The Marketer Happiness Quotient: Technology Is Your Friend

According to a CEB study of employee engagement from 2011 to 2014, marketing is the only department (among marketing, operations, finance and accounting, and HR) that is faring worse today than when the study started, in terms of employees’ “intent to stay at current company.” But at the same time, marketing and sales leaders are among the most positive of executives in terms of economic outlook.

That could mean that there is a disconnect between chief marketing officer (CMO) confidence and practitioner satisfaction and enthusiasm. Perhaps there are those in marketing (and sales) who are bullish on the market and economic opportunity for their business, but not so much for their own personal career options. The study shows that globally, across all functions, “a multitude of potential job candidates (47 percent) continue to passively search for new employers.” About one-half of employees are passive candidates, meaning they invest little to no effort in looking for new job opportunities, the study says. That means they are unhappy and lethargic – not a good recipe for advancing your marketing automation or customer experience vision!

The study also reports that “Employees in North America have increased confidence about their ability to find good jobs in their locations, industries, and functions,” the highest confidence level in North America since 2010.

With the constant changes in technology, consumer preferences, and government regulation, marketers certainly have a lot on their plates. Just look around – and maybe peek in the mirror. Many of us have had difficulty adapting to a “networked world” and are still stuck in a marketing ecosystem that focuses on communicating with mass audiences rather than individuals. Even with advances in technology, some marketers use the same mass-audiences marketing technology and processes, and just add digital, social, and mobile components to the marketing mix without regard for personalization. If marketers do not understand their target audience and fail to deliver personalized value to consumers, products and services quickly become irrelevant.

Certainly the automation technology exists to help marketers balance the personalization of small-scale campaigns with the broad reach of paid media campaigns. Look at the plethora of new content curation, programmatic advertising, and social listening/CRM platforms – these new types of enterprise software are not yet integrated with campaign management and CRM, but they increasingly need to be. Silos form. Budgets stretch. Customers are treated differently by different parts of the marketing organization. Marketers must move to the point where the technology serves their customer experience mission, and not the other way around. Otherwise, the 24/7 conversation management, one-to-one marketing, and on-demand content creation are not scalable. The CEB study suggests that it’s also wearing us down.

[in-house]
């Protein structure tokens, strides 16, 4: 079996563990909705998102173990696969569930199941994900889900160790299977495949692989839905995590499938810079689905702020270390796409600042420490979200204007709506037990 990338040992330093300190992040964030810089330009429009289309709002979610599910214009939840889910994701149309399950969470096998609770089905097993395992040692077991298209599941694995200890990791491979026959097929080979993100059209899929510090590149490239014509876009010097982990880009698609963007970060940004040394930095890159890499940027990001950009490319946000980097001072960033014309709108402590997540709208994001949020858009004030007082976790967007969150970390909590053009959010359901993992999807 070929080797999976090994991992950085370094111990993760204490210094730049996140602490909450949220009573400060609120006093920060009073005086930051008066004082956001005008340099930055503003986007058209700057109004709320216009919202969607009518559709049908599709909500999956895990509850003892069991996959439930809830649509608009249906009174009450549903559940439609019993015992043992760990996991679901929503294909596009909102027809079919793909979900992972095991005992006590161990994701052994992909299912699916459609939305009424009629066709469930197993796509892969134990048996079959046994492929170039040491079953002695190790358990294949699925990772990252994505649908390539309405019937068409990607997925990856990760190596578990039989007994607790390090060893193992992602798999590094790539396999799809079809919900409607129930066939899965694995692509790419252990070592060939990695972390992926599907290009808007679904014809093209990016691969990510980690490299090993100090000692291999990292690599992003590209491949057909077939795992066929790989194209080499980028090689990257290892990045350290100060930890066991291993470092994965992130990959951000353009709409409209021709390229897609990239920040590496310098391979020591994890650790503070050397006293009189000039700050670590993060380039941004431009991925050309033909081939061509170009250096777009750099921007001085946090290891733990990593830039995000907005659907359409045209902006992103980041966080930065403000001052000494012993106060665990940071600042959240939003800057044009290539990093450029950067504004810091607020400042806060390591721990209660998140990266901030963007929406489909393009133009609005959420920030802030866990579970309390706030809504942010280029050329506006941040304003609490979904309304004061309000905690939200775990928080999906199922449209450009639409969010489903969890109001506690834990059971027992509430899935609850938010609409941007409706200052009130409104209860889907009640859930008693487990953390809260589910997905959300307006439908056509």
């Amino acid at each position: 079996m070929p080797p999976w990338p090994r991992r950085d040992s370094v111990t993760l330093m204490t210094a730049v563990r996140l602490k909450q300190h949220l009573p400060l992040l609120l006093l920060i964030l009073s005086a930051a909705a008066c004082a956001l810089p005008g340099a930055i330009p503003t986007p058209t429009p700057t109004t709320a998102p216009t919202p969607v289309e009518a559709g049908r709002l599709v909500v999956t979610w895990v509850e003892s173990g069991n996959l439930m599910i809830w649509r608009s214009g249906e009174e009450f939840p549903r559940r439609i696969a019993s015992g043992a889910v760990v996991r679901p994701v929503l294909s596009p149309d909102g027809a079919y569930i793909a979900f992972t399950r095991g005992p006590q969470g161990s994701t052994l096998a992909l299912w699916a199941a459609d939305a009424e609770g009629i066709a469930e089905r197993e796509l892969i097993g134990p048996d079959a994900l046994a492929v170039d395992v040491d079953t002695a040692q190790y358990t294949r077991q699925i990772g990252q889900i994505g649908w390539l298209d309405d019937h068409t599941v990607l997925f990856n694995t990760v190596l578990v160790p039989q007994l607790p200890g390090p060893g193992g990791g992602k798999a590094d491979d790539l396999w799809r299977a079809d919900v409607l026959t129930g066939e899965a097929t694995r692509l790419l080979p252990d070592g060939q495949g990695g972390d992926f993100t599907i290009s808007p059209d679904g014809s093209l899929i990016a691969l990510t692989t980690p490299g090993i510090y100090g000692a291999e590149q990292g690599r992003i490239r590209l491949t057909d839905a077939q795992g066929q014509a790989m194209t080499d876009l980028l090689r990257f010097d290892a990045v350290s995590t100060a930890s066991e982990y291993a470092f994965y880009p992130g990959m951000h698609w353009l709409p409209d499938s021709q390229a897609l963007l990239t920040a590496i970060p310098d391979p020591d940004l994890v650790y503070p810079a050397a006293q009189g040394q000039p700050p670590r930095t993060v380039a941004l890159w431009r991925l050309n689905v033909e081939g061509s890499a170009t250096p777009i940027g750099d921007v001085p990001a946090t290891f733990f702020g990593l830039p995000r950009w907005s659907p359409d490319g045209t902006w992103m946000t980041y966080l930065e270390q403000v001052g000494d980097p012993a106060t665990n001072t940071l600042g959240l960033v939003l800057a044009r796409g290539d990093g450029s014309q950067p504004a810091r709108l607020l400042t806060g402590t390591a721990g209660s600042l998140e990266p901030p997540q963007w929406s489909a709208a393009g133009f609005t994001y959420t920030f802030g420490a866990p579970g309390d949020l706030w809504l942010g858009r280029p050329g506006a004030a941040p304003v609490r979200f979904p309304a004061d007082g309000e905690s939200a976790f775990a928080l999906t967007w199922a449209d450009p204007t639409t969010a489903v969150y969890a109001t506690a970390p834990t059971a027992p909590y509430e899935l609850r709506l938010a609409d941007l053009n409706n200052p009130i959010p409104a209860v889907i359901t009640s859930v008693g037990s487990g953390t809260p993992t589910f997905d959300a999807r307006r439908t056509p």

Lessons learned here:

  • Employee satisfaction and training are incredibly important. With so many employees in “passive job seeking mode,” it’s time to invest in your talent. Perhaps you can’t give them all more money, but you can help them build the skills that will be essential for scalability and success. And you can create a more flexible work environment to accommodate their work-life balance needs. This is how you get technology to serve you: By investing in the ability of your team to use it in service of customers and business key performance indicators (KPIs).
  • Technology experience is the key to personal growth. Employees who have experience managing marketing technology effectively are going to have the knowledge and background essential to our data-driven marketing environment. Much has been written about the need for CMOs to have technology and data analysis background in order to envision and lead one-to-one marketing approaches in our data-driven society. This is a great opportunity for the lonely souls in email marketing, marketing operations, and programmatic buying to start taking seats at the planning and leadership tables. That campaign management and real-time experience creation is essential for sophisticated marketing departments.
  • Employee engagement matters. CEB defines this as: “The extent employees commit – both rationally and emotionally – to something or someone in their organization, how hard they work, and how long they stay as a result of that commitment” – and it manifests in things like willingness to work late, help others with their projects, and take on extra assignments. Only 13.9 percent of employees have a strong “intent to stay,” according to the study, and so it’s important to focus on retaining those employees who are eager to co-invest in the organization. Just like customers, not all employees are created equal. Be sure to help every employee succeed – and focus on development of those who demonstrate the willingness to match their own success with that of the department.

What do you take away from the CEB study, and from the retention of your best marketing talent? Is the happiness quotient in your organization preventing you from taking full advantage of your market opportunity?

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